If you think the March unemployment numbers were bad, April’s are going to be atrocious. But they could shed more light on what the virus recession will look like this year, according to Dr. Bob Dieli, an economist with MacKay & Company.
As of April 23, more than 26 million Americans have filed for unemployment since the coronavirus pandemic began here in mid-March, which could equate to a 15% to 20% unemployment rate, putting it between the Great Recession and Great Depression. The official U.S. unemployment rate for April won’t be out until May. And that’s a number to watch to get a better sense of how the pandemic-driven recession could look, Dieli said during an HDMA webinar on COVID-19’s effect on the commercial vehicle industry.
Shutdowns across the nation appear to be slowing the spread of COVID-19, but politics could disrupt that improvement and get entangled with supply chains, complicating the economy and the trucking industry. Some governors are pushing to reopen the economy sooner than federal guidelines suggest they should, which could hasten the spread of the virus. Another wave of the virus could hurt housing starts, which would put a big dent in trucking.
FTR’s Trucking Conditions Index (TCI) is projecting the pandemic to cause sharp declines in freight volumes, utilization and rates in the second quarter of 2020, which began April 1. FTR expects the TCI to hit its lowest points in April and May — but remain in negative territory into 2021. The TCI had been trending in positive territory for the three months leading to mass shutdowns across the U.S.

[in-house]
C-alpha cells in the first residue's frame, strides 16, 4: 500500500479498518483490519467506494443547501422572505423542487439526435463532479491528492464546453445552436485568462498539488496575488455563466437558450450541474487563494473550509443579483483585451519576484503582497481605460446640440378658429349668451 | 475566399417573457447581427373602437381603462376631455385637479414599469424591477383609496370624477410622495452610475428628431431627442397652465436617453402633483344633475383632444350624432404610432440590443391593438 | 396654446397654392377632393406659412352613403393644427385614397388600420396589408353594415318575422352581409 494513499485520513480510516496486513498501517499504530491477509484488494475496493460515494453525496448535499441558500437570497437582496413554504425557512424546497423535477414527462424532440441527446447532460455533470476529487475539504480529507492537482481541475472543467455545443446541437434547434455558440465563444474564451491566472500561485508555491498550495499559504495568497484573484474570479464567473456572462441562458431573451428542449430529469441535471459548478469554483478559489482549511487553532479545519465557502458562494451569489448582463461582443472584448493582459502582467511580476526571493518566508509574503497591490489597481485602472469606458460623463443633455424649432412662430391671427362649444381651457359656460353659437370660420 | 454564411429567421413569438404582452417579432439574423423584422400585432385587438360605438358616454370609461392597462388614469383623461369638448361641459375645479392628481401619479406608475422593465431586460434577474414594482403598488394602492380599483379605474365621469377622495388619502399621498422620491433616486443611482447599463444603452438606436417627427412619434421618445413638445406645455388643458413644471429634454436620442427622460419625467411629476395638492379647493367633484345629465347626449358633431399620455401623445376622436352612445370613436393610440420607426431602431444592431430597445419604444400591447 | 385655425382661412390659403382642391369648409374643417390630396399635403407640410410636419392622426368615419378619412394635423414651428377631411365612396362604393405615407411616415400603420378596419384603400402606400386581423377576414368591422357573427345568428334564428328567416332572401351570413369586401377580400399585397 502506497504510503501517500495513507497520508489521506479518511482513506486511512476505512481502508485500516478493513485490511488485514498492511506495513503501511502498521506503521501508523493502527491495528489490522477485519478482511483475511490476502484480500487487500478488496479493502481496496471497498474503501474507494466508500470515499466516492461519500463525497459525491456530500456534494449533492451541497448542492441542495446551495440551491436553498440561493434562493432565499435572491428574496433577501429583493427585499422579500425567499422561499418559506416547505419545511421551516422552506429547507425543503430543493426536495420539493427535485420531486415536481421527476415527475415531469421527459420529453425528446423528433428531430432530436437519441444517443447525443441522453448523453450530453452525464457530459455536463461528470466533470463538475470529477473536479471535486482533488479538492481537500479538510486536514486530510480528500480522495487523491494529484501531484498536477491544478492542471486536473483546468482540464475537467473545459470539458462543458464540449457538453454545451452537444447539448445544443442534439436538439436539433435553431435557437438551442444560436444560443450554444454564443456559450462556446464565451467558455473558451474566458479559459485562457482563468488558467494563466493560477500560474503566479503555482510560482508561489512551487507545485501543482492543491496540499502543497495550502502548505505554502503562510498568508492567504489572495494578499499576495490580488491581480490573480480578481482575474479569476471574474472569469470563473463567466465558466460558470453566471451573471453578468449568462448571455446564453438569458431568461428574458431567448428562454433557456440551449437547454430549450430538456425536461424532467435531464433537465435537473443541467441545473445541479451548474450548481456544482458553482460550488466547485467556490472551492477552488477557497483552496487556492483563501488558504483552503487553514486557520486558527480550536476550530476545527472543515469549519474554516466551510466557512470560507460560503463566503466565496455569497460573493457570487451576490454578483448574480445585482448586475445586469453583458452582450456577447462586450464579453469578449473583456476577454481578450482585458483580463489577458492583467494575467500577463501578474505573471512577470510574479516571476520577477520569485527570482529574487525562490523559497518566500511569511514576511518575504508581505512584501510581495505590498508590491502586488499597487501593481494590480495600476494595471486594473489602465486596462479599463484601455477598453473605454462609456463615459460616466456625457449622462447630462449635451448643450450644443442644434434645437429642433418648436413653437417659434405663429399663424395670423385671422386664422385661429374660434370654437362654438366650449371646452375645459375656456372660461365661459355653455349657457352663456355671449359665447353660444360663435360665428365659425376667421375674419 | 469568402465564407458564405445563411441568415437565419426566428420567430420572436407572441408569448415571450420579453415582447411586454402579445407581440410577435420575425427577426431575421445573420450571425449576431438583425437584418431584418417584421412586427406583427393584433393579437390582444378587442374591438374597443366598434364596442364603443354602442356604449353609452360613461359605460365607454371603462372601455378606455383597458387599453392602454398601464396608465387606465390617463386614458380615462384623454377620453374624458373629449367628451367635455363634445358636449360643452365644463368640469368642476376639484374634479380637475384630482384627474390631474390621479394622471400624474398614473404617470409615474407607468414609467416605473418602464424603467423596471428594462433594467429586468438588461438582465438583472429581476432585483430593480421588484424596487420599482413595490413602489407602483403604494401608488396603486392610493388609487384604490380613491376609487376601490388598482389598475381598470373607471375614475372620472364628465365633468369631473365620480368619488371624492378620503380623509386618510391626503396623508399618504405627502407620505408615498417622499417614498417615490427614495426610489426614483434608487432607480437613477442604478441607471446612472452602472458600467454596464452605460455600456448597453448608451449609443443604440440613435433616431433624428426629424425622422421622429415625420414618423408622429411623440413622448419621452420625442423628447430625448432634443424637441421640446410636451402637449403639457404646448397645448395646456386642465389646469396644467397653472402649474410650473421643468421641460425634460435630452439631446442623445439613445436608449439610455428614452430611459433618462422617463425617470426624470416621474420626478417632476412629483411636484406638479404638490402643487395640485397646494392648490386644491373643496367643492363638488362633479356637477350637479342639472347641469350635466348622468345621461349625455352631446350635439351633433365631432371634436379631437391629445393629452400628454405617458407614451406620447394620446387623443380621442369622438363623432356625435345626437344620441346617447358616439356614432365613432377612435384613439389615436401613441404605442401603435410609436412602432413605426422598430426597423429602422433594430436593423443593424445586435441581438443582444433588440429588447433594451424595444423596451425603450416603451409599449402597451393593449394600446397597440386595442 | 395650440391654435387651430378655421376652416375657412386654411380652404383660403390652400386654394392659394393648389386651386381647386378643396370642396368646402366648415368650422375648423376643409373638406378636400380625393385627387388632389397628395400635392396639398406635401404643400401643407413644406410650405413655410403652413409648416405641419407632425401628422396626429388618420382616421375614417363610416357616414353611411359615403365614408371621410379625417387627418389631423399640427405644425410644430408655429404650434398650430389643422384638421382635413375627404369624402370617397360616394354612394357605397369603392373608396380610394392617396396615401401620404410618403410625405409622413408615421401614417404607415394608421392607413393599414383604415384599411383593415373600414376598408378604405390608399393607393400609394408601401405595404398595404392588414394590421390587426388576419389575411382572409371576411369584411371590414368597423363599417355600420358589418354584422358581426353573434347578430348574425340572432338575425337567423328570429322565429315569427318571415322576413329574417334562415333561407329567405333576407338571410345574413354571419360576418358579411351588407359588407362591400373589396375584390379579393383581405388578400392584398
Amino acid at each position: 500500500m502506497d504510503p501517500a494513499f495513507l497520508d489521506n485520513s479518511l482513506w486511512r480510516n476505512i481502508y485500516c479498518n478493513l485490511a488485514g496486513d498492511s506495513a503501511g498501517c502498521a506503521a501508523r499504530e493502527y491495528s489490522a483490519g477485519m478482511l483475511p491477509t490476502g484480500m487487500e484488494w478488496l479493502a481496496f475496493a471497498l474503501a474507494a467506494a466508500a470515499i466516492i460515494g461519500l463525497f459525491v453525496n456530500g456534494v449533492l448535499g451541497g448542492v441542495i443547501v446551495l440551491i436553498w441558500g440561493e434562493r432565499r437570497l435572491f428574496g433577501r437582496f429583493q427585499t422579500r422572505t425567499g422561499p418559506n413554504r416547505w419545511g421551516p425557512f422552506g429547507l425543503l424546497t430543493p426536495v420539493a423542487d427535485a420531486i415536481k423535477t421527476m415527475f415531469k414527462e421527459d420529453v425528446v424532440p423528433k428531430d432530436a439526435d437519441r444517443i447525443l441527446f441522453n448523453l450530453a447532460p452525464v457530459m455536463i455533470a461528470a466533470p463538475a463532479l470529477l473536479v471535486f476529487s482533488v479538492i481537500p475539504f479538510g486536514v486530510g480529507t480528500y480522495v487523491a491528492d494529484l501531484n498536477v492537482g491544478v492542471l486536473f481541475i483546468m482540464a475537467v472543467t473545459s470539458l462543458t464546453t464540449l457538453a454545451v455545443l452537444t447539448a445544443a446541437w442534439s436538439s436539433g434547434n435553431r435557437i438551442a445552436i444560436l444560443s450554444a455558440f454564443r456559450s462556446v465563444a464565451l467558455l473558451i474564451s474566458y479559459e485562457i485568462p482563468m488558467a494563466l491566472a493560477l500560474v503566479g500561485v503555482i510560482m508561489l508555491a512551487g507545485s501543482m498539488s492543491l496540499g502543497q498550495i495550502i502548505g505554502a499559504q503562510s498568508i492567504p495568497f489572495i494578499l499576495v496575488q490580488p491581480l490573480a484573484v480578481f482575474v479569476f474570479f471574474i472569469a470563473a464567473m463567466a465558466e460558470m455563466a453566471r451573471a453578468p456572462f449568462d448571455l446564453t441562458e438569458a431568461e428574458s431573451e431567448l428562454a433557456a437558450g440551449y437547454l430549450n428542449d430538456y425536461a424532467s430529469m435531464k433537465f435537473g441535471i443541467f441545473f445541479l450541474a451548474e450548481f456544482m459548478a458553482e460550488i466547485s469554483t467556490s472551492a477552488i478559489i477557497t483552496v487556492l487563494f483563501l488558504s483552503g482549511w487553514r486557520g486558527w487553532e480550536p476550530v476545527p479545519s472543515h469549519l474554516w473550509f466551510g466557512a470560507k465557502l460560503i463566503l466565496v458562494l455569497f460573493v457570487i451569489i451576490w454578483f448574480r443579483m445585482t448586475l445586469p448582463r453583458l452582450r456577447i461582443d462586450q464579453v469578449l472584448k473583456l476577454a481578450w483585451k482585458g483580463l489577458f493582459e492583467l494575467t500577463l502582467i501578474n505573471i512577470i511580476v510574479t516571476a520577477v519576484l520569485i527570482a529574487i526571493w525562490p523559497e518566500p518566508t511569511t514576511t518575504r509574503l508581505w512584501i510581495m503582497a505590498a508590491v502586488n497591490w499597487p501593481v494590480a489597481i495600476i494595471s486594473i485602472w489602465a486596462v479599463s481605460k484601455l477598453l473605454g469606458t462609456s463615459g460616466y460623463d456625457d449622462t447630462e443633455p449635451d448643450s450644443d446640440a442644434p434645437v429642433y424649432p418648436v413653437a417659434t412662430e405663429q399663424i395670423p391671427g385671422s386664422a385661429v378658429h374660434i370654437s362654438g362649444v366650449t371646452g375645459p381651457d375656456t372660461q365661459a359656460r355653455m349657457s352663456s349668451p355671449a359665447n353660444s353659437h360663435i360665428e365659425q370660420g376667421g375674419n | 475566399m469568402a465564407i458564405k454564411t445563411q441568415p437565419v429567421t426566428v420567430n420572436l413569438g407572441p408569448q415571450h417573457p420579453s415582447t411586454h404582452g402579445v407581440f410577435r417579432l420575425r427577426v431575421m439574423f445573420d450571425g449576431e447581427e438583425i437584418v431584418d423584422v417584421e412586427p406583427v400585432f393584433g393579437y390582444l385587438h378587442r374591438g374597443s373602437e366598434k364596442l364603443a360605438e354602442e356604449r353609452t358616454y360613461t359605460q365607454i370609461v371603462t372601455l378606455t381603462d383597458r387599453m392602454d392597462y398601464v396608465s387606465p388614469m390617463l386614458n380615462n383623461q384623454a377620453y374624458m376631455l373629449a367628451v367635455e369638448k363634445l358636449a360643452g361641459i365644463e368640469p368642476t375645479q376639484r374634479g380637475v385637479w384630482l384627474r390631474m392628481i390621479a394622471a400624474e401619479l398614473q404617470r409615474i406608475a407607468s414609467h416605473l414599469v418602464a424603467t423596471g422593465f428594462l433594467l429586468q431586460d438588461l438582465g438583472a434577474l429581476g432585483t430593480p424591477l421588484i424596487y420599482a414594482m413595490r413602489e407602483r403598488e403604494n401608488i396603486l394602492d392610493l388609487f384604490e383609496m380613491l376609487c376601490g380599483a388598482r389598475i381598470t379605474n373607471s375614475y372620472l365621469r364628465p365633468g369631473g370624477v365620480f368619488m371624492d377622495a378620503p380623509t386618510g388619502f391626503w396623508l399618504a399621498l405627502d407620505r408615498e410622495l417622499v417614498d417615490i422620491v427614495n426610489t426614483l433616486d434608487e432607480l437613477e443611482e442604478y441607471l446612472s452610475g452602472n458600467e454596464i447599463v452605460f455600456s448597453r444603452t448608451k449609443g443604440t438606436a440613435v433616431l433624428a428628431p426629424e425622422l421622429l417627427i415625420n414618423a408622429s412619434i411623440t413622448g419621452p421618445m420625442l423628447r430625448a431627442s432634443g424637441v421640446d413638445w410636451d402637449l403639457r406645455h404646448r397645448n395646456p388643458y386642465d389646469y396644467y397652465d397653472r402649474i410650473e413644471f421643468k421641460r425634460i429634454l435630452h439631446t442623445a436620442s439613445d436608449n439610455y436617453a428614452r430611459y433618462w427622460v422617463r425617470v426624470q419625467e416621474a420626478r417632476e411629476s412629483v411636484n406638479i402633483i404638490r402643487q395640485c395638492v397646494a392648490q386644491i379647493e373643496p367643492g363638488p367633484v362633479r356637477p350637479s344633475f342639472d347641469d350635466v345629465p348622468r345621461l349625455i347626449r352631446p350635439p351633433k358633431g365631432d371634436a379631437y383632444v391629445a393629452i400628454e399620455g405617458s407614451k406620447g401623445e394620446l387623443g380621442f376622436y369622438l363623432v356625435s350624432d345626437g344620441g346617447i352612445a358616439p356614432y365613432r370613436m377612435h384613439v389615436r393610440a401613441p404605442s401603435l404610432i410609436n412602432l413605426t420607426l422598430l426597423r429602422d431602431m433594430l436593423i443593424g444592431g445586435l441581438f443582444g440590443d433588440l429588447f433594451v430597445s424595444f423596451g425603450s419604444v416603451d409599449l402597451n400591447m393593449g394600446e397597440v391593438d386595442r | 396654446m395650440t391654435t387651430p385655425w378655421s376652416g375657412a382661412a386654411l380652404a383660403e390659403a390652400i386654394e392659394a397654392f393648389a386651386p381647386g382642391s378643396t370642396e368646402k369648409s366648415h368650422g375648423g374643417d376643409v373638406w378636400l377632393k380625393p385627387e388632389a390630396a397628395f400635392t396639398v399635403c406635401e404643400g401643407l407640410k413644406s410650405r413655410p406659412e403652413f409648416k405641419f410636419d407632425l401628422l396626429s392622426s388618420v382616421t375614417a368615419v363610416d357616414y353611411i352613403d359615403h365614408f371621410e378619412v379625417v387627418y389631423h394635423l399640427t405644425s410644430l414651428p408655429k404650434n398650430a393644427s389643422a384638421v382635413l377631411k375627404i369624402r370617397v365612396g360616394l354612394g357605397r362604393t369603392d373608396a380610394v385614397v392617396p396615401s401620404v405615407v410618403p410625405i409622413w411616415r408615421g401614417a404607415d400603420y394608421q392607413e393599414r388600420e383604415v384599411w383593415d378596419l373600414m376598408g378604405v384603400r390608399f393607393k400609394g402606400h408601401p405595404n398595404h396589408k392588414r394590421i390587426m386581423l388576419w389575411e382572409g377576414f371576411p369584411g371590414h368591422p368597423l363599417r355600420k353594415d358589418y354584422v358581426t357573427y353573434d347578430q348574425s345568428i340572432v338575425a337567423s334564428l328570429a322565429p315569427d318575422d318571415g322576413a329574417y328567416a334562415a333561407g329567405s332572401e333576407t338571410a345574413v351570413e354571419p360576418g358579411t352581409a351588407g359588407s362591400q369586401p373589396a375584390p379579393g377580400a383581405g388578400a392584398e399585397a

“Although trucking conditions might prove to be comparable to the worst of the Great Recession, the trucking industry — like the rest of the economy — has never seen such an abrupt deterioration,” noted Avery Vise, vice president of trucking for FTR. “The need to restock grocery shelves provided a brief boost for some segments, but the economic shutdown now has taken a toll on the whole industry. While an economic restart likely will begin in May, the damage wrought during this period will weaken trucking conditions for months to come.”
Supply chain worries
The extensive job losses coupled with COVID-19 outbreaks across the nation are hurting America’s supply chains. Most recently dozens of meatpacking plants have seen outbreaks of the new coronavirus, where more than one in three of the nation’s biggest beef, pork and poultry processing plants are in counties with higher rates of COVID-19 than 75% of the rest of the U.S., according to USA Today.
“This is going to be typical of things that we are going to be finding out as we go through this,” Dieli said. “This is an interconnected economy and how things are affected and affect other things is going to be a major part of the effort that we're going to be making over the weeks ahead.”
“The lockdown does appear to have some of the desired effects that we've wanted to look for in slowing the spread of disease,” Dieli said on April 22. “We know there are a couple of states that seem to think they have reached the peak in their problem ... We expect to see more of this rather than less of this going ahead. While the improvement is spotty, it is an improvement.”
However, he added, the problem with this good news is politics. “Most of the work that I've been doing has centered around the technical aspects relating to the supply chain, and how that might affect how the economy performs. Having added a political overlay to it is going to complicate that process. Not so much because of the politics, which are always interesting and complicated, but because of the potential timing effects that this could have.”